Many people flock to Mykonos for two reasons: beaches and parties. A trip to the southern coast and Paradise Beach — Mykonos’ original nudist beach — will kill two birds with one stone. Soft sands, azure seas and a rowdy atmosphere have made Paradise one of the most popular places on the island. Paradise has become more developed over the past few years and now features a nearby strip of resort hotels, restaurants and beloved carousing spots like the Tropicana Beach Bar and Cavo Paradiso Club. If you’re not one for built-up beaches, head east along the coast to the Super Paradise Beach; although it lacks many of the amenities, the party scene attracts barely clothed bathers and a large portion of Mykonos’ LGBT community.

Paradise Beach sits about 2 miles south of Chora and can be reached on foot or by bus or boat. The beach is open 24/7 and you don’t have to pay to lounge. However, you may want to bring some euros with you just in case your glass runs dry.

Ano Mera

Sitting in the heart of Mykonos about 4 miles east of Chora is the island’s only other real town. But because it lacks the sea view, Ano Mera isn’t as crowded as other parts of Mykonos; and many say you should only visit if you’re passionate about religious history (the town is home to the island’s two monasteries). The 18th century Monastery of Panagia Tourliani — located southeast of town — is renowned for its intricate marble carvings and massive Italian baroque altar screen. Head half a mile farther southeast past Panagia Tourliani and you’ll find what’s left of the 12th century Monastery of Paleokastro, which is now one of the most verdant spots on the island.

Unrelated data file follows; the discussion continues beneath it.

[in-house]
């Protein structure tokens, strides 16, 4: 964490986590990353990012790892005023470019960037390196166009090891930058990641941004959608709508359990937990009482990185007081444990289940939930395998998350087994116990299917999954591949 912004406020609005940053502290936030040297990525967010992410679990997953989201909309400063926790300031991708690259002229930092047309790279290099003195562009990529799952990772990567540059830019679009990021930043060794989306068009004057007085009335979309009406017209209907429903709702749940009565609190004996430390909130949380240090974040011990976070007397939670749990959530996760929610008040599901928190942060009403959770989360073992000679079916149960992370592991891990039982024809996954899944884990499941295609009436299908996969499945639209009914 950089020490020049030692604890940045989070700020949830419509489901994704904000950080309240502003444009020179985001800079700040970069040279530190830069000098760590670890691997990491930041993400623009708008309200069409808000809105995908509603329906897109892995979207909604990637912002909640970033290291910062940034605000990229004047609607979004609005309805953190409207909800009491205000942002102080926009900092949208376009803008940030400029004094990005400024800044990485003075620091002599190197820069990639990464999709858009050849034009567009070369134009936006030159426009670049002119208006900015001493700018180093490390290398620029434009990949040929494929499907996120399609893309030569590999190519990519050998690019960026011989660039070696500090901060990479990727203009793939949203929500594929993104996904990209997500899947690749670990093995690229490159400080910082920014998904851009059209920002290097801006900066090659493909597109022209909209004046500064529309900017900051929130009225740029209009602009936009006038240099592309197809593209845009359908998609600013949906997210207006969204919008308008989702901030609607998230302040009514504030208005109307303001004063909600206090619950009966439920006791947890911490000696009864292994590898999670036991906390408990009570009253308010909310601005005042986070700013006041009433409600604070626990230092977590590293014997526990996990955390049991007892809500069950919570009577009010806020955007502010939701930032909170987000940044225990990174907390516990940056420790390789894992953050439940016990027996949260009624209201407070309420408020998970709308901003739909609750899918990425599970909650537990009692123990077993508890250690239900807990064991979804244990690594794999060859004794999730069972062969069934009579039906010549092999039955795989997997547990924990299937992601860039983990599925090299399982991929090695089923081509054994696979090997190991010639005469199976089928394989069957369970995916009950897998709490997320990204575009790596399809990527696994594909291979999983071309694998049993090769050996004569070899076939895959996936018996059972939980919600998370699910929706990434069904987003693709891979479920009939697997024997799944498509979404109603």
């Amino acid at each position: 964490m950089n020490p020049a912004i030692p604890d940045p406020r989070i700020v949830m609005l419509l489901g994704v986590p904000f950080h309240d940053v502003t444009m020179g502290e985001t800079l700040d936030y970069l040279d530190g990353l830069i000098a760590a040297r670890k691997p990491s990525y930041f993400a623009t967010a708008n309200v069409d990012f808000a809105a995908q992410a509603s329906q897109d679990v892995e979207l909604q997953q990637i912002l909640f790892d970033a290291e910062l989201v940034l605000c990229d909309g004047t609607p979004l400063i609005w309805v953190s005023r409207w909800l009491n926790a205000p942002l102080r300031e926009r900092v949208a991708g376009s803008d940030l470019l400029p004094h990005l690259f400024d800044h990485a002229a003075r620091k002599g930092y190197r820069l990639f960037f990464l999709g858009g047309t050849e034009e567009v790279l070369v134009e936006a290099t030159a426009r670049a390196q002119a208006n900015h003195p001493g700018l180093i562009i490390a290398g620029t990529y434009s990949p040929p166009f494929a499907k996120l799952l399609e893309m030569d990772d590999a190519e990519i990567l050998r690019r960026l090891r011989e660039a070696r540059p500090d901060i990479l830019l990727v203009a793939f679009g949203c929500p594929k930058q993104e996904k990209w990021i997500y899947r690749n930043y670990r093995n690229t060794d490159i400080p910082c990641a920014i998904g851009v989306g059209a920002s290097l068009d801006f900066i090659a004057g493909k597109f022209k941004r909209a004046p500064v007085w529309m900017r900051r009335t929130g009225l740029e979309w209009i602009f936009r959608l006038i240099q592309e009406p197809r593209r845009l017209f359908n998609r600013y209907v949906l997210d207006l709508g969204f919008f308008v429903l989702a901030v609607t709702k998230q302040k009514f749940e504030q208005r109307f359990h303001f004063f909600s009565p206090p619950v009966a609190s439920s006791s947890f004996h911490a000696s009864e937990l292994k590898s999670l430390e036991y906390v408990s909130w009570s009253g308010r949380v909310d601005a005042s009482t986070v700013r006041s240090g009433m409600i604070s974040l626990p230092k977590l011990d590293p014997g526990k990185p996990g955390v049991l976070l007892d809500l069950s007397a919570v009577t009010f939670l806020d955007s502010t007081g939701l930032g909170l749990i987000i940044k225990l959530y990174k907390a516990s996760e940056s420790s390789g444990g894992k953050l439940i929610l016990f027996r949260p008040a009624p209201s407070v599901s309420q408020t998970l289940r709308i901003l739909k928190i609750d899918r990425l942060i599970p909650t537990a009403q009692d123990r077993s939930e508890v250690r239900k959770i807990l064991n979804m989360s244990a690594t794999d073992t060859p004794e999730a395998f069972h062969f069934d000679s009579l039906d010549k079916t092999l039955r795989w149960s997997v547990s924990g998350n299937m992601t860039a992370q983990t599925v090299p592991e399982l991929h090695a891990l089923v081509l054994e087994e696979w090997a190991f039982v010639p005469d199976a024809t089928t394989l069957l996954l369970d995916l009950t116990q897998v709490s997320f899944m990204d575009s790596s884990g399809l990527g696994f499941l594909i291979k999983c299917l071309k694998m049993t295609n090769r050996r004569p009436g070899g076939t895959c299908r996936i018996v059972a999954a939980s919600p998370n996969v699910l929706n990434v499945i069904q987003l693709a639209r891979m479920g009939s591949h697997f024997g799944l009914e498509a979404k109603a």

Delos

Most agree that, if you have the time, a day trip to the nearby island of Delos is a must. This little island was once the religious and political center of the Cyclades; Greek legend has it that this was the birthplace of Apollo (the god of music and light) and Artemis (the goddess of the wilderness, animals and the hunt). Because of its mythological significance, the ancient Ionians declared Delos their religious capital while a few centuries later, the Athenians set up a treasury here.

However, after a Roman attack in 88 B.C. and numerous pirate attacks in the decades following, Delos was eventually abandoned. It wasn’t until the end of the 19th century — when the French School of Archaeology began to excavate — that Delos’ rich history was finally uncovered. Today, you can wander about the ancient ruins of once-monumental structures like the Propylaea (formerly a grand marble archway) and the Sanctuary of Apollo. Travel experts say you should make some time to hike up the rocky Mount Kythnos (just southwest of the harbor) for excellent views of the surrounding islands. You can also find many of the artifacts recovered from Delos at the Archaeological Museum of Mykonos.